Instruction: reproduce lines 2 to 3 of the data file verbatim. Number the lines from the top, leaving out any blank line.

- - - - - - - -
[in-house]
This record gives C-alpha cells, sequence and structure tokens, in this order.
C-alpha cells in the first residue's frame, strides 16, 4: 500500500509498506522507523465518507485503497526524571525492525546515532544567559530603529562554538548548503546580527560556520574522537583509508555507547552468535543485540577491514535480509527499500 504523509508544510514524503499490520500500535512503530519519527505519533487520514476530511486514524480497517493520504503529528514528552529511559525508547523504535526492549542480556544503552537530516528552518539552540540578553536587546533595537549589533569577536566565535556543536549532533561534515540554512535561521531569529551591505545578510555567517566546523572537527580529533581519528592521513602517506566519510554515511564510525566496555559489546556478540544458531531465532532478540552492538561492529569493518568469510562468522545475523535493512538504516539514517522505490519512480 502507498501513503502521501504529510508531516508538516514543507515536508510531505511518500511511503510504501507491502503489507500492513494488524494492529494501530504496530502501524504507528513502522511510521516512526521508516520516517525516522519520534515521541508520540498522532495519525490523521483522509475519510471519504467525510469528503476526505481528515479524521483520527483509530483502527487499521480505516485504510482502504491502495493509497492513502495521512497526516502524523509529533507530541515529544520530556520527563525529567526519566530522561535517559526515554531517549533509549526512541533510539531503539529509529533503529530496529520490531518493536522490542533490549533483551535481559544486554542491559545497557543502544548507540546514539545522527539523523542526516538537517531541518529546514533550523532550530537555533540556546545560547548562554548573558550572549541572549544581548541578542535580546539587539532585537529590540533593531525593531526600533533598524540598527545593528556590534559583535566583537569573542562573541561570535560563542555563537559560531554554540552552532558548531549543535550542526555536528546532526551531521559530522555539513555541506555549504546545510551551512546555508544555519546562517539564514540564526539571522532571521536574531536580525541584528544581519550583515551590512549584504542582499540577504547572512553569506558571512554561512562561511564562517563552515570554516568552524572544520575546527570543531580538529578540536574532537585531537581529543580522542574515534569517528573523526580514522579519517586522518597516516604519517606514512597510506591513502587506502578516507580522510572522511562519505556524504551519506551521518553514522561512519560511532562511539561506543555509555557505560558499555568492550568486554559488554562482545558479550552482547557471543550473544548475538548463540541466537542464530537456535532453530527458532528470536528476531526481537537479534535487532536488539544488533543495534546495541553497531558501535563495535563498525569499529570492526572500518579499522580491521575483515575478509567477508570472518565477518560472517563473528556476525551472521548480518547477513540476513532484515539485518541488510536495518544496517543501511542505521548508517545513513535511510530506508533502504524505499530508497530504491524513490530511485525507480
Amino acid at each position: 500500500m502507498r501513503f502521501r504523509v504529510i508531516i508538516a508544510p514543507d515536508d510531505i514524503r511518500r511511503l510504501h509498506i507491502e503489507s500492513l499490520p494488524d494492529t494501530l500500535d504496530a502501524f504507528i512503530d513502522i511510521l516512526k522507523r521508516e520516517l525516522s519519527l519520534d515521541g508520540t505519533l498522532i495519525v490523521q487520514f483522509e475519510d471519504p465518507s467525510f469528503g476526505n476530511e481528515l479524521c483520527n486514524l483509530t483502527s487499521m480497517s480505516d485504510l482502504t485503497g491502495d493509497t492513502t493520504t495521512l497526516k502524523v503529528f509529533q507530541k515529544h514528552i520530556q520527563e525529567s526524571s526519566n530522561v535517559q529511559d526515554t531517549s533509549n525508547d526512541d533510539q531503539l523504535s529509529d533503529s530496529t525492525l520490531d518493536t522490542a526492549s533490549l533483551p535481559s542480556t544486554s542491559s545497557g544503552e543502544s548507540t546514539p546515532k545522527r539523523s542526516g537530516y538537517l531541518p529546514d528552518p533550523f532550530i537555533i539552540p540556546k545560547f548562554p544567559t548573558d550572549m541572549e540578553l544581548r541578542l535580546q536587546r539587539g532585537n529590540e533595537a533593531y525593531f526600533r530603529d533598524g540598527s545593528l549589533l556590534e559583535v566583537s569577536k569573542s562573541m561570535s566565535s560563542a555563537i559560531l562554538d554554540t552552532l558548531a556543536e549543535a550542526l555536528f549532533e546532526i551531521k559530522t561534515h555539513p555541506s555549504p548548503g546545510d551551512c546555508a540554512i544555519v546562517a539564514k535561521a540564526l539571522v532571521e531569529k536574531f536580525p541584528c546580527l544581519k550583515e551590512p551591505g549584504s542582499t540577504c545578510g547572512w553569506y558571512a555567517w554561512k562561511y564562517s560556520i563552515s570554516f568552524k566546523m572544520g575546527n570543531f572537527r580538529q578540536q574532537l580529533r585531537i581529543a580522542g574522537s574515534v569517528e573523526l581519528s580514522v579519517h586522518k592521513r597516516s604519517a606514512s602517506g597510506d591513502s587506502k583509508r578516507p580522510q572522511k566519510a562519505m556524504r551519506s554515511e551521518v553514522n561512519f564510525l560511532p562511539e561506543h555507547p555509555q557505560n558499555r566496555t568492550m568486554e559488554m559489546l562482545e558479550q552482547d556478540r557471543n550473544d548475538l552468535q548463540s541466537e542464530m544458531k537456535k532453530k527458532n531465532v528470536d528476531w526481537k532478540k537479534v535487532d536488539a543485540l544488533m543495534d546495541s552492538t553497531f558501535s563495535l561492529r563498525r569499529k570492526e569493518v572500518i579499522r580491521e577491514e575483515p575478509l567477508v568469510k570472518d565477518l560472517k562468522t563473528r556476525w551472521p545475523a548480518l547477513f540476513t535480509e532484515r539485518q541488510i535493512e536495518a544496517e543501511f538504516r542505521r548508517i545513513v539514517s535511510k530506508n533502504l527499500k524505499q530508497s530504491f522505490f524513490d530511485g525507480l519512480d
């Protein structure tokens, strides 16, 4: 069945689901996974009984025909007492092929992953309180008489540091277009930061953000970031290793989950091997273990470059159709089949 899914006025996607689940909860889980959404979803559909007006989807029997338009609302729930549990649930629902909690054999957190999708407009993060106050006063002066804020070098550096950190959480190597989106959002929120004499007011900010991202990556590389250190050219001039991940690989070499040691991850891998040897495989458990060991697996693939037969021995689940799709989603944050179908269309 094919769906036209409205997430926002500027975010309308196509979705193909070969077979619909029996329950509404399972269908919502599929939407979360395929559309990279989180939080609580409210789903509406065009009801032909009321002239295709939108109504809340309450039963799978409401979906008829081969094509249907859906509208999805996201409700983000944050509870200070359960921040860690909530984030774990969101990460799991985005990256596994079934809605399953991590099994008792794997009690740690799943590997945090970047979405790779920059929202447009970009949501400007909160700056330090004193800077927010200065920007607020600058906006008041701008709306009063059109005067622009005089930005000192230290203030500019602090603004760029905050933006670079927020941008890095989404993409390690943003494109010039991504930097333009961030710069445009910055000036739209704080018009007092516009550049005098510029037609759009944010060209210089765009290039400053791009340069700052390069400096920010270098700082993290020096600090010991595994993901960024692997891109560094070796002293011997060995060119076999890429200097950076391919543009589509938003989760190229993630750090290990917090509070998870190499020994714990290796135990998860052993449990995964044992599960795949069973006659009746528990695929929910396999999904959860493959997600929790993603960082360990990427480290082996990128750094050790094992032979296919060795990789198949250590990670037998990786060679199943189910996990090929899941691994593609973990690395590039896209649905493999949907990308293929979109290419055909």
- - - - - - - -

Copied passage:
This record gives C-alpha cells, sequence and structure tokens, in this order.
C-alpha cells in the first residue's frame, strides 16, 4: 500500500509498506522507523465518507485503497526524571525492525546515532544567559530603529562554538548548503546580527560556520574522537583509508555507547552468535543485540577491514535480509527499500 504523509508544510514524503499490520500500535512503530519519527505519533487520514476530511486514524480497517493520504503529528514528552529511559525508547523504535526492549542480556544503552537530516528552518539552540540578553536587546533595537549589533569577536566565535556543536549532533561534515540554512535561521531569529551591505545578510555567517566546523572537527580529533581519528592521513602517506566519510554515511564510525566496555559489546556478540544458531531465532532478540552492538561492529569493518568469510562468522545475523535493512538504516539514517522505490519512480 502507498501513503502521501504529510508531516508538516514543507515536508510531505511518500511511503510504501507491502503489507500492513494488524494492529494501530504496530502501524504507528513502522511510521516512526521508516520516517525516522519520534515521541508520540498522532495519525490523521483522509475519510471519504467525510469528503476526505481528515479524521483520527483509530483502527487499521480505516485504510482502504491502495493509497492513502495521512497526516502524523509529533507530541515529544520530556520527563525529567526519566530522561535517559526515554531517549533509549526512541533510539531503539529509529533503529530496529520490531518493536522490542533490549533483551535481559544486554542491559545497557543502544548507540546514539545522527539523523542526516538537517531541518529546514533550523532550530537555533540556546545560547548562554548573558550572549541572549544581548541578542535580546539587539532585537529590540533593531525593531526600533533598524540598527545593528556590534559583535566583537569573542562573541561570535560563542555563537559560531554554540552552532558548531549543535550542526555536528546532526551531521559530522555539513555541506555549504546545510551551512546555508544555519546562517539564514540564526539571522532571521536574531536580525541584528544581519550583515551590512549584504542582499540577504547572512553569506558571512554561512562561511564562517563552515570554516568552524572544520575546527570543531580538529578540536574532537585531537581529543580522542574515534569517528573523526580514522579519517586522518597516516604519517606514512597510506591513502587506502578516507580522510572522511562519505556524504551519506551521518553514522561512519560511532562511539561506543555509555557505560558499555568492550568486554559488554562482545558479550552482547557471543550473544548475538548463540541466537542464530537456535532453530527458532528470536528476531526481537537479534535487532536488539544488533543495534546495541553497531558501535563495535563498525569499529570492526572500518579499522580491521575483515575478509567477508570472518565477518560472517563473528556476525551472521548480518547477513540476513532484515539485518541488510536495518544496517543501511542505521548508517545513513535511510530506508533502504524505499530508497530504491524513490530511485525507480